The Corner

Polygamy Wars

Yes Jonah, Glenn Reynolds has taken a dip into the debate over polygamy, citing Naomi Schaefer Riley’s interesting piece from the WSJ. Glenn thinks marriage and state ought to be separated. I don’t agree. But this does make the point that there are plenty of folks out there besides radical feminists who would like to see marriage abolished as a legal status. In addition to Reynolds, for example, Michael Kinsley has argued for abolition.

It’s tough for me to understand how people can dismiss the idea that we might someday see the abolition of marriage as a legal status, either de facto (by state recognition of every conceivable union) or de jure (by the end of state recognition for any union). Are Glenn Reynolds and Michael Kinsley merely marginal figures whose opinions are unlikely to predict the views of substantial numbers of Americans, now or in years to come? I don’t think so.

Glenn says that given its prevalence throughout history, there’s nothing “unnatural” about polygamy. I’ve never argued against polygamy because it’s “unnatural.” But I do argue that in Western society, multi-partner marriages would be significantly less stable than man-woman marriages already are. And the existence of legal multi-partner marriages would erode the monogamous ideal for all. All that would have consequences for children. Cultures that have polygamy are generally focused on groups. Family life in those societies is based on hierarchical rules, a sense of collective honor, and a radically different approach to the emotional meaning of marriage and parenting. In the individualist West, marriage as a social institution rests on companionate love. It is this cultural reason, more than any “natural” requirement, that makes multi-partner marriage problematic in this society.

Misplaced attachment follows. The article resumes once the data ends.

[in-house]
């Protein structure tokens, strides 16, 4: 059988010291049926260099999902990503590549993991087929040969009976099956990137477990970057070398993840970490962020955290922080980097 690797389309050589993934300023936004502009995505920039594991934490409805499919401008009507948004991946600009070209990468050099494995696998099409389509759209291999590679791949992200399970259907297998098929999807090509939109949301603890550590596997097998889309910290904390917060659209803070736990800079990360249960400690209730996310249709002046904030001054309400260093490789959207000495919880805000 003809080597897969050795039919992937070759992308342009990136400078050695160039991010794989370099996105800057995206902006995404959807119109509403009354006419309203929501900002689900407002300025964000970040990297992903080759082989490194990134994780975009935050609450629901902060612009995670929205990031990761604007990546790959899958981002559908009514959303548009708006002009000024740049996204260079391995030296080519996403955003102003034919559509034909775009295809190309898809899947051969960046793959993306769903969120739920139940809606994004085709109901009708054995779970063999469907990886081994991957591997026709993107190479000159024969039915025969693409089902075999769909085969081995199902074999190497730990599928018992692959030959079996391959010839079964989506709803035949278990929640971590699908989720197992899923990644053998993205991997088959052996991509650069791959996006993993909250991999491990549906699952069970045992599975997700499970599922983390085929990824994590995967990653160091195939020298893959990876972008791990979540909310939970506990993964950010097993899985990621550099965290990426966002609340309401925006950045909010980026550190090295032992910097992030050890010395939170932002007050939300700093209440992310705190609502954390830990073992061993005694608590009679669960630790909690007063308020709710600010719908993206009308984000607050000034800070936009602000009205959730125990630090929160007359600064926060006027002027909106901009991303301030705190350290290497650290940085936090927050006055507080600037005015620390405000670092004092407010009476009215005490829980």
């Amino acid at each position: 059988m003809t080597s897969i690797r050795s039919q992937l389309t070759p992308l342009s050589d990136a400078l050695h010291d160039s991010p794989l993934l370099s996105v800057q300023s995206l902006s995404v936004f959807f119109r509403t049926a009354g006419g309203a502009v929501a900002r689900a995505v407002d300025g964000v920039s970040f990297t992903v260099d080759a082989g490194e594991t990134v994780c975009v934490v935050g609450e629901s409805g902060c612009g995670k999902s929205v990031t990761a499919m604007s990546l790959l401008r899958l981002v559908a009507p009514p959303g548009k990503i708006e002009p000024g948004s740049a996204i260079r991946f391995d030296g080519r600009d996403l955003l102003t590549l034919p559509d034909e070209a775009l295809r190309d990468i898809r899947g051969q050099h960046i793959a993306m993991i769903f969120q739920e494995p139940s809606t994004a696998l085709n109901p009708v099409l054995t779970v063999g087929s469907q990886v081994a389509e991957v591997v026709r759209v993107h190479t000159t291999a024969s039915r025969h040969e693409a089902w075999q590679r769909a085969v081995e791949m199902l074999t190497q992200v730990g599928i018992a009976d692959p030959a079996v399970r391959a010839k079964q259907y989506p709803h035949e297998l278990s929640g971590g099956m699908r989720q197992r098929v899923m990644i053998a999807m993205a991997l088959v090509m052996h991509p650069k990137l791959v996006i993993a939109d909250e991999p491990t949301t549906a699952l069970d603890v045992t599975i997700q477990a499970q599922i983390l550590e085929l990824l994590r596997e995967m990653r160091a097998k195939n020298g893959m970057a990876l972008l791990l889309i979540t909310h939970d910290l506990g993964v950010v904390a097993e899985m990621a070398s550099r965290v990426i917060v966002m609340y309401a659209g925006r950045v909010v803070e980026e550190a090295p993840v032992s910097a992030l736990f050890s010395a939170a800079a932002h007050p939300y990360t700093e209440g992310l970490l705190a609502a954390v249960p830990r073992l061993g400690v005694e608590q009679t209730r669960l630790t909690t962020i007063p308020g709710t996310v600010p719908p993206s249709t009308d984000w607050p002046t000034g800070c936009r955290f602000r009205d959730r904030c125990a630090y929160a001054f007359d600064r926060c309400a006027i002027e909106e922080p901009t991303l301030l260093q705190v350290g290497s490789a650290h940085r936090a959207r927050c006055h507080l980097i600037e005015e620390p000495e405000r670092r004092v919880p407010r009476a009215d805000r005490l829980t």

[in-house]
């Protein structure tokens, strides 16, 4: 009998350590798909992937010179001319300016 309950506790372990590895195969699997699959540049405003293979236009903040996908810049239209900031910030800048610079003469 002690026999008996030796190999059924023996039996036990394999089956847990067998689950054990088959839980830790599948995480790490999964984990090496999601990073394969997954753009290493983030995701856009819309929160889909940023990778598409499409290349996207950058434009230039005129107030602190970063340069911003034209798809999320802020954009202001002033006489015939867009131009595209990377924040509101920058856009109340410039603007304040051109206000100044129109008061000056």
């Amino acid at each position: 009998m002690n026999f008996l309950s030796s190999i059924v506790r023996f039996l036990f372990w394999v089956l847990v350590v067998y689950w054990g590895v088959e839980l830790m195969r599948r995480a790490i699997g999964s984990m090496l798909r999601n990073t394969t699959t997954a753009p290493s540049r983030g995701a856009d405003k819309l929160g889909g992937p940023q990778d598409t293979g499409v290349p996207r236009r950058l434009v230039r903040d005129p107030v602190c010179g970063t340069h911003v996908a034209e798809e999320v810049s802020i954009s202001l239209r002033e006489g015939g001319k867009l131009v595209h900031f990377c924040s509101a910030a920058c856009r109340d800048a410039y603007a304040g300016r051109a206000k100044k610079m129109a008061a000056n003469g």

Reynolds has a systematic solution to the marriage issue: privatize it. That would put traditional marriage on a par with polygamy and polyamory. Folks who are against both same-sex marriage and multi-partner marriage have a systematic perspective as well. I don’t see why Reynolds should expect same-sex marriage and multi-partner marriage to be “stand alone” issues when he treats them systematically himself. In fact, my slippery slope argument is based on the knowledge that there are plenty of people out there who see things Glenn’s way. I am not reassured by: “Personally, I’d like to see marriage as a legal status abolished, but you really shouldn’t worry about the slippery slope.” In other words, “Hey, I’m just fine with the bottom of the slippery slope, but I’m really not very influential. So don’t worry, we’ll never get there.”

Finally, I don’t think this debate is fundamentally about “polygamy.” For me, the key issue is polyamory. Polygamy and polyamory are not the same. Polyamorists can have a marriage of two men and one woman, not just two women and one man. In fact, that’s what we have in the documentary, Three of Hearts. The first polyamory court case also involved a one-woman-two-man union. And the differences between polygamy and polyamory go much deeper than just the combination of partners.

So Reynolds is right that multi-partner marriage in American won’t look like it does in Mali. But that means the key issue is polyamory. It also means that what makes multiple unions work in Mali will likely not be at work here in the United States. I’ve laid out my argument on all this in “Beyond Gay Marriage.”

I also did plenty of blogging about the rise of polyamory just a few weeks ago on The Corner, not to mention my treatment of polyamory in Here Come the Brides. As I see it, so long as folks keep talking about “polygamy” alone, they’re not really dealing with the issue at hand.

Stanley Kurtz is a senior fellow at the Ethics and Public Policy Center.

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